Farmer Needs Prayers After Life Threatening Injury

Doctors have given an Indian farmer a new lease of life after removing a massive tumor from his neck.

Somai, 55, ignored the tumor for 20 years, thinking it was just a swollen thyroid gland, until it grew to be about the same size as the rest of his head.

Doctors removed the non-cancerous tumor, which weighed a massive 1.4 kg, or roughly three pints of milk.

Surgeons performed a three-and-a-half-hour operation on Somai’s neck to remove the growth, and now he can move his head without pain for the first time in years.

One of the doctors at King George’s Medical Hospital in Lucknow, about 300 miles south-east of New Delhi, said a tumor that size was ‘quite rare’.

Somai, a resident of Basti in Uttar Pradesh, northern India, is recuperating in the hospital and will return home in the upcoming days. He visited doctors when the growth became too painful for him to bear, and scans revealed it was a sub-mandibular tumor, meaning it began in his salivary gland.

Like Somai’s, about half of the tumors there are benign and not cancerous, and many are curable through surgery.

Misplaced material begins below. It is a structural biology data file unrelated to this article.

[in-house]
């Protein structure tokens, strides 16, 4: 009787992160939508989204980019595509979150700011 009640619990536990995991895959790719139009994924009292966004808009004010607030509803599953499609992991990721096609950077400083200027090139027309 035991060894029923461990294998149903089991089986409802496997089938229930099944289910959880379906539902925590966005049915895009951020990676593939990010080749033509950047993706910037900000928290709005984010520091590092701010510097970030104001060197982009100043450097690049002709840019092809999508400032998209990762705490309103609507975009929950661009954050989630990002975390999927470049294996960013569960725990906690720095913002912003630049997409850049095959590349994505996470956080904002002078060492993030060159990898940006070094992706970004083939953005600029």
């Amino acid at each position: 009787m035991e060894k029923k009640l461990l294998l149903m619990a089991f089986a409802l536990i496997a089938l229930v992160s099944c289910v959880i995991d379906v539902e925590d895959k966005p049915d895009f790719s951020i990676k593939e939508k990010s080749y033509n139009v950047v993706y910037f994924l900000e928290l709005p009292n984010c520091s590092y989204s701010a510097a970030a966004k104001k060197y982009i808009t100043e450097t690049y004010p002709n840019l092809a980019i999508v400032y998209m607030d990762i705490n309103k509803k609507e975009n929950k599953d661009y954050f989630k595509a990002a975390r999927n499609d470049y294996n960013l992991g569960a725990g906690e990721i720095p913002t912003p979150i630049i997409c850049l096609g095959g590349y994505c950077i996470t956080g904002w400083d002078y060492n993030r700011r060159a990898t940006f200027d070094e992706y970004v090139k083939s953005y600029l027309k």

The surgery was a success, and Somai, who did not want to reveal his surname, can now move his head without pain for the first time in years.

Dr. Onkar Vedak, who was part of the surgical team at King George’s Medical University Hospital, said: ‘[Somai] visited our outpatients’ department on July 12, and we admitted him.

‘Challenging’ surgery took three and a half hours. 

We decided to remove the growth as soon as possible after reviewing the scan reports, and we performed the surgery the following day, on July 13.

‘The surgery was quite challenging and took about three and a half hours.

‘It was a sub-mandibular tumor that was pressing hard on the carotid arteries, which are major blood vessels in the neck that supply blood to the brain, neck, and face.’

Half of sub-mandibular tumors are not cancerous.

The carotid arteries are vital blood vessels, and they are the ones in which you can feel your pulse when you put your finger to your neck. Somai’s tumor grew out of a salivary gland, of which there are three along the jaw line.

Tumors in the submandibular glands tend to be smaller and are located just below the jaw. Between 10 and 20 percent of salivary gland tumors start here, and around half of them are cancerous.

‘The sub-mandibular glands are below the jaw,’ Dr. Vedak added. ‘They secrete saliva under the tongue.

If the tumorous nodules were small, the operation would have been straightforward, but Somai was carrying a large lump. The tumor weighed 1.4 kilograms after the operation, which is extremely unusual.

‘The patient is recuperating post-surgery and will be discharged after his stitches are removed.’

Chief surgeon Dr. Sunil Kumar performed the surgery with assistance from Drs. Onkar Vedak, Priyanka Shrivastava, Krishna Choubey, Ampu Hage, and anesthetist Dr. Ehsan Siddique.


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